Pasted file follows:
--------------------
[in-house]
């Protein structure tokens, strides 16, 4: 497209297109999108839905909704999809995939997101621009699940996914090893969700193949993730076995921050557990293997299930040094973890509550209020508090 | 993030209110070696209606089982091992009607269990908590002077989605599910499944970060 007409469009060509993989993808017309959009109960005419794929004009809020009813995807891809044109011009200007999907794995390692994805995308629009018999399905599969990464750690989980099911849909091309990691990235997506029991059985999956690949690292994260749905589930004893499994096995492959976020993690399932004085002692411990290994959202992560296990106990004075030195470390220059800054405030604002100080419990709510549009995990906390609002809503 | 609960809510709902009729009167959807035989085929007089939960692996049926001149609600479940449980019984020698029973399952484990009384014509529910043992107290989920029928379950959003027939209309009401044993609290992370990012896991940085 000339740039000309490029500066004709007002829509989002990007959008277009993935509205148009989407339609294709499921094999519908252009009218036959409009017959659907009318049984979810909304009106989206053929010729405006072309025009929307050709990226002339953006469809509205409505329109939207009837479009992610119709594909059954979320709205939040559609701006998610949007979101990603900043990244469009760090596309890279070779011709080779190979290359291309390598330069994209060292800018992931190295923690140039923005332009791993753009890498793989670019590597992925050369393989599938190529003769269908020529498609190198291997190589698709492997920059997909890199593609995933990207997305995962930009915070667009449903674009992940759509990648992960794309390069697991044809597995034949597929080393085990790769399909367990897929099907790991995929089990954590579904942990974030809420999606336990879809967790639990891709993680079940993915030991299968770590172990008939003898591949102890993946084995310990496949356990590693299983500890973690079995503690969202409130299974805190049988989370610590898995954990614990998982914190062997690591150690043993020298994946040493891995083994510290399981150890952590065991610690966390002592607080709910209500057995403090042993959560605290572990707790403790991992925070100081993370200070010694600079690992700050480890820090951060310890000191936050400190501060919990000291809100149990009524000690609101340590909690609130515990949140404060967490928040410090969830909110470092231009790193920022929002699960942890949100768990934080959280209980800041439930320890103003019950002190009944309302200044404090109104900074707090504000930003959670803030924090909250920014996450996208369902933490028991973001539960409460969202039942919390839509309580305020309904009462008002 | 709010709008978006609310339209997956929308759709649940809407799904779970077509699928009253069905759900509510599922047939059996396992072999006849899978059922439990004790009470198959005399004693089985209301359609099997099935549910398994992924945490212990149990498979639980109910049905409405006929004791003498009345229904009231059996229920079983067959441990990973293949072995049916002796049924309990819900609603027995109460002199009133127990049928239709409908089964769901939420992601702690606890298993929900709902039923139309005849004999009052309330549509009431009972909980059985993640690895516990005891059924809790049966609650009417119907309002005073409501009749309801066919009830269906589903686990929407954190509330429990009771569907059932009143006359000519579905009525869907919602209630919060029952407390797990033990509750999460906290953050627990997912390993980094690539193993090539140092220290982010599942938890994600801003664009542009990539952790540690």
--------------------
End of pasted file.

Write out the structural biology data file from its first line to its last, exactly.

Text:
[in-house]
């Protein structure tokens, strides 16, 4: 497209297109999108839905909704999809995939997101621009699940996914090893969700193949993730076995921050557990293997299930040094973890509550209020508090 | 993030209110070696209606089982091992009607269990908590002077989605599910499944970060 007409469009060509993989993808017309959009109960005419794929004009809020009813995807891809044109011009200007999907794995390692994805995308629009018999399905599969990464750690989980099911849909091309990691990235997506029991059985999956690949690292994260749905589930004893499994096995492959976020993690399932004085002692411990290994959202992560296990106990004075030195470390220059800054405030604002100080419990709510549009995990906390609002809503 | 609960809510709902009729009167959807035989085929007089939960692996049926001149609600479940449980019984020698029973399952484990009384014509529910043992107290989920029928379950959003027939209309009401044993609290992370990012896991940085 000339740039000309490029500066004709007002829509989002990007959008277009993935509205148009989407339609294709499921094999519908252009009218036959409009017959659907009318049984979810909304009106989206053929010729405006072309025009929307050709990226002339953006469809509205409505329109939207009837479009992610119709594909059954979320709205939040559609701006998610949007979101990603900043990244469009760090596309890279070779011709080779190979290359291309390598330069994209060292800018992931190295923690140039923005332009791993753009890498793989670019590597992925050369393989599938190529003769269908020529498609190198291997190589698709492997920059997909890199593609995933990207997305995962930009915070667009449903674009992940759509990648992960794309390069697991044809597995034949597929080393085990790769399909367990897929099907790991995929089990954590579904942990974030809420999606336990879809967790639990891709993680079940993915030991299968770590172990008939003898591949102890993946084995310990496949356990590693299983500890973690079995503690969202409130299974805190049988989370610590898995954990614990998982914190062997690591150690043993020298994946040493891995083994510290399981150890952590065991610690966390002592607080709910209500057995403090042993959560605290572990707790403790991992925070100081993370200070010694600079690992700050480890820090951060310890000191936050400190501060919990000291809100149990009524000690609101340590909690609130515990949140404060967490928040410090969830909110470092231009790193920022929002699960942890949100768990934080959280209980800041439930320890103003019950002190009944309302200044404090109104900074707090504000930003959670803030924090909250920014996450996208369902933490028991973001539960409460969202039942919390839509309580305020309904009462008002 | 709010709008978006609310339209997956929308759709649940809407799904779970077509699928009253069905759900509510599922047939059996396992072999006849899978059922439990004790009470198959005399004693089985209301359609099997099935549910398994992924945490212990149990498979639980109910049905409405006929004791003498009345229904009231059996229920079983067959441990990973293949072995049916002796049924309990819900609603027995109460002199009133127990049928239709409908089964769901939420992601702690606890298993929900709902039923139309005849004999009052309330549509009431009972909980059985993640690895516990005891059924809790049966609650009417119907309002005073409501009749309801066919009830269906589903686990929407954190509330429990009771569907059932009143006359000519579905009525869907919602209630919060029952407390797990033990509750999460906290953050627990997912390993980094690539193993090539140092220290982010599942938890994600801003664009542009990539952790540690």